When we read with young children, we read picture books, and we always show them the pictures. We do this not only because they cannot read the words, but because they are building all manner of background knowledge about what a farm or a city or a train station or a school or a castle looks like. When we ask students to imagine what will happen next in a novel, part of what students need to do is create not only actions but images in their heads. With older students we want them to predict based on the text and to make reasonable inferences, not just make &@#$ up. But I would argue that the students, no matter what the age, who make rich predictions, can extend the text, write that ‘lost chapter’, also have a good visual idea of what they are reading, even if there are no pictures provided.

So, to answer my own question, I think there could be some value in students collecting images of the time and place of the work they are reading and maybe even creating some outfits from those surroundings.

One of the books my class will be reading next year is Slaughterhouse Five. Do they know what Dresden looked like after it was bombed? Here is my image of a soldier with the helmet cut out and Dresden in the space. It’s definitely the two second version of this, but you get the idea.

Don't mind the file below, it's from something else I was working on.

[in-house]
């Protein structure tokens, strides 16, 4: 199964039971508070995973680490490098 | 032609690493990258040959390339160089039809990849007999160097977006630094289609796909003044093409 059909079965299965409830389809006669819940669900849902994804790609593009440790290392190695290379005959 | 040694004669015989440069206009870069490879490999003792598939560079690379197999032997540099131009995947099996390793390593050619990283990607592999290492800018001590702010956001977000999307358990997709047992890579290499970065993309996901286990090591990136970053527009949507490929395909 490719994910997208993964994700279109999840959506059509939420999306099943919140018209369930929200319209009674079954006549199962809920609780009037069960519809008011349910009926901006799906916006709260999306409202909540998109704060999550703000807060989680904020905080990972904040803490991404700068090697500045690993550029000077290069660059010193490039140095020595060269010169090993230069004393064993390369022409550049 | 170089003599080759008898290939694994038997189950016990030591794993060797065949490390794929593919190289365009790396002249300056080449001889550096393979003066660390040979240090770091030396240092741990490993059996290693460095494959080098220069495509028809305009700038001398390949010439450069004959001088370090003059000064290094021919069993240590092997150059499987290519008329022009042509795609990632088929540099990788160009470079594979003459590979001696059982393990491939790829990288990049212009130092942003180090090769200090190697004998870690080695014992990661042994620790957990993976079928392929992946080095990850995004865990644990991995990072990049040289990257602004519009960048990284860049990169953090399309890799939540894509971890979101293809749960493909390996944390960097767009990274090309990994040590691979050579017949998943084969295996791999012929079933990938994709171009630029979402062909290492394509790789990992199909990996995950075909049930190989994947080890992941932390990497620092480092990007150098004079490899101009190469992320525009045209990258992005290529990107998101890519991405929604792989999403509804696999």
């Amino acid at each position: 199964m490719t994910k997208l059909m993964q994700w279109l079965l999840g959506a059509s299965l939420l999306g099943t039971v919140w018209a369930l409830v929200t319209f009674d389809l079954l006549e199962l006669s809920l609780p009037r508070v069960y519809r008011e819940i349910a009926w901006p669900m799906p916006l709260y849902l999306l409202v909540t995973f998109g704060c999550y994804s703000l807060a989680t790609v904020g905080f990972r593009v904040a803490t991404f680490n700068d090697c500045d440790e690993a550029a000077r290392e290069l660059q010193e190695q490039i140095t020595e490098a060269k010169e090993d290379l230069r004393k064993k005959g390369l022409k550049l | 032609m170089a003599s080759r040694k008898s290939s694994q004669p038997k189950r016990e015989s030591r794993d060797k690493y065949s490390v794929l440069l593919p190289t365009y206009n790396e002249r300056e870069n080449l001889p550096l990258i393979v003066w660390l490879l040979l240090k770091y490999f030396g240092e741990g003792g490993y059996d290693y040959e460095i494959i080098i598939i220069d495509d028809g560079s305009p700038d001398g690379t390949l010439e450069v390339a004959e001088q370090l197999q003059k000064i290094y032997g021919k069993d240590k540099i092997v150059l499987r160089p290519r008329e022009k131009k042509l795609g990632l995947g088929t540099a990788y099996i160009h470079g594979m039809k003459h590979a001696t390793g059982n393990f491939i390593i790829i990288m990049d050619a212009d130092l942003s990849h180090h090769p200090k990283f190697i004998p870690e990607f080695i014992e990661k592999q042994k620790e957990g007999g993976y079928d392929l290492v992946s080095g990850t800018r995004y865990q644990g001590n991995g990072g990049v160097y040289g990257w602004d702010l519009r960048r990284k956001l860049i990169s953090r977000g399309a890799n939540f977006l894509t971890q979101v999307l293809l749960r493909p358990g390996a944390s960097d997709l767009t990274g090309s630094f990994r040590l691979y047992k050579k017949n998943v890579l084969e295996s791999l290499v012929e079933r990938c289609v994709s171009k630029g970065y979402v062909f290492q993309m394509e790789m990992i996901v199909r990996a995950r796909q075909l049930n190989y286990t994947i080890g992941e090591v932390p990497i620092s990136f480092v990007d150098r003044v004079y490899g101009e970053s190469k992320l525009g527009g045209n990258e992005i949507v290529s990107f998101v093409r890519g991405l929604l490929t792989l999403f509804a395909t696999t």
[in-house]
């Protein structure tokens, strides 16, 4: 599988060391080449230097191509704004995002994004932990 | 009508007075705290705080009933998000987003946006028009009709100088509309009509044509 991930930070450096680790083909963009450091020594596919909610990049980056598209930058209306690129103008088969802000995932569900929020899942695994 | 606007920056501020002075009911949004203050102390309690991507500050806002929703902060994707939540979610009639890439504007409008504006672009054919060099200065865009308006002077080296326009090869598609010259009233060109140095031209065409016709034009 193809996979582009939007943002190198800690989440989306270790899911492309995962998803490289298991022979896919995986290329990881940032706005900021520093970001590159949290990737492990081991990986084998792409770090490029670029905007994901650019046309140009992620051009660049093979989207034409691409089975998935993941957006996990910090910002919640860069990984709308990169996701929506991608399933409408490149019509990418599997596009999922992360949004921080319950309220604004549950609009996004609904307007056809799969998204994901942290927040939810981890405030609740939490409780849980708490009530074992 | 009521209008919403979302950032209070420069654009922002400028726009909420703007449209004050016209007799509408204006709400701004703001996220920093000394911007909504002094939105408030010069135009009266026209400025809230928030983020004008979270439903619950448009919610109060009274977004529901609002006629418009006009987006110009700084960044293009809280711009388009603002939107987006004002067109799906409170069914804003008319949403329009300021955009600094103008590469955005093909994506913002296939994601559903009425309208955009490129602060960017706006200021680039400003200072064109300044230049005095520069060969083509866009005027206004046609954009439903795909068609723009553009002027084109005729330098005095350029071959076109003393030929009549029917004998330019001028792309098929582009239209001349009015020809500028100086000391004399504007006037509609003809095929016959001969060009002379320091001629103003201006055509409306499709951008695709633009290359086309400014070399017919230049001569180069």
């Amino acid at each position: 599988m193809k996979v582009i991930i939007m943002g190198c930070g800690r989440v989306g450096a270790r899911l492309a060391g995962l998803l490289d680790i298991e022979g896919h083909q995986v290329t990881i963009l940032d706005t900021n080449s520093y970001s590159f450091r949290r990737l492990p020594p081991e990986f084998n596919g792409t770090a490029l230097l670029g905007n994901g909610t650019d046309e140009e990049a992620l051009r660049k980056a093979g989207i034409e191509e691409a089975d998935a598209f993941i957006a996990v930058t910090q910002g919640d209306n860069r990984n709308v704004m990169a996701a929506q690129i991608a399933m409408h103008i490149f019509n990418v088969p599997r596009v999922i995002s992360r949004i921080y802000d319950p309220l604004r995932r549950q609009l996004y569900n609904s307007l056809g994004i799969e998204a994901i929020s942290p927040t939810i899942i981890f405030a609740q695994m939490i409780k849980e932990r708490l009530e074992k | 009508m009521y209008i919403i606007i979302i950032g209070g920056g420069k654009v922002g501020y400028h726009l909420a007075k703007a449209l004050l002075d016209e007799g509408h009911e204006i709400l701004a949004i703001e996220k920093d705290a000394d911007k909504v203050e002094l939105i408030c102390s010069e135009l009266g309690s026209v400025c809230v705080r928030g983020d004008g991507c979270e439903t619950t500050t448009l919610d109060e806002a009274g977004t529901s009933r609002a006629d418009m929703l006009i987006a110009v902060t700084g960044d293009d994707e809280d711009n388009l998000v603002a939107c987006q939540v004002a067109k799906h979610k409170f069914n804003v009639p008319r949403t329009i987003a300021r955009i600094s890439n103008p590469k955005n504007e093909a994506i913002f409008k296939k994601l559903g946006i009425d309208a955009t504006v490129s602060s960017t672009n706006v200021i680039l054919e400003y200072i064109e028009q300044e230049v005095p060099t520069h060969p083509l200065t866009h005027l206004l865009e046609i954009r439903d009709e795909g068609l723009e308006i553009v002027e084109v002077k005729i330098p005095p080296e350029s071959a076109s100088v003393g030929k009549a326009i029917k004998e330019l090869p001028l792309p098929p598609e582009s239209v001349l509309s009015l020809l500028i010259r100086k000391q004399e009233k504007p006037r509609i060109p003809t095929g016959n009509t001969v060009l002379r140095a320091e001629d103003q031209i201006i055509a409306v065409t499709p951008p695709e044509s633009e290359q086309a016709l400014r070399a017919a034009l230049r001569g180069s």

Could be some interesting food for thought. It’s definitely going in my bag of tricks.

Make Cycle 3 #CLMOOC

Posted: July 7, 2015 in clmooc
Tags: ,

So, I’ve been thinking about the topic for this make cycle. Or rather, I’ve been thinking about what the topic would be once announced. 

I have been really enjoying the various Make tasks. So I’ve been wondering if the topic for this week would be something that I could do from afar. Since I’m on vacation I didn’t want to have my computer with me, because that says work, work email, work documents, etc. in a way the my phone and iPad don’t. I couldn’t figure out a way to bring a lot of craft supplies and half finished projects to a multi family gathering, although I may have seriously considered it.

So when the email arrived, I was at first thinking, I’ll have to sit this one out.  Once I am back home, I may give some thought to remaking a game that I played a lot as a kid, but I have never been a big game player or at least the kind of game that has levels and screens.  I did a lot of puzzles, over and over puzzles. And, I played card games with my family and grandparents: gin rummy, solitaire, and hearts. I realize this makes me sound like I might in fact be a grandparent, but I am not. The other game I played was Life. I will do some thinking about how to remake that game later, but  while I’m out of town with limited supplies, I thought I would share something that could be a game.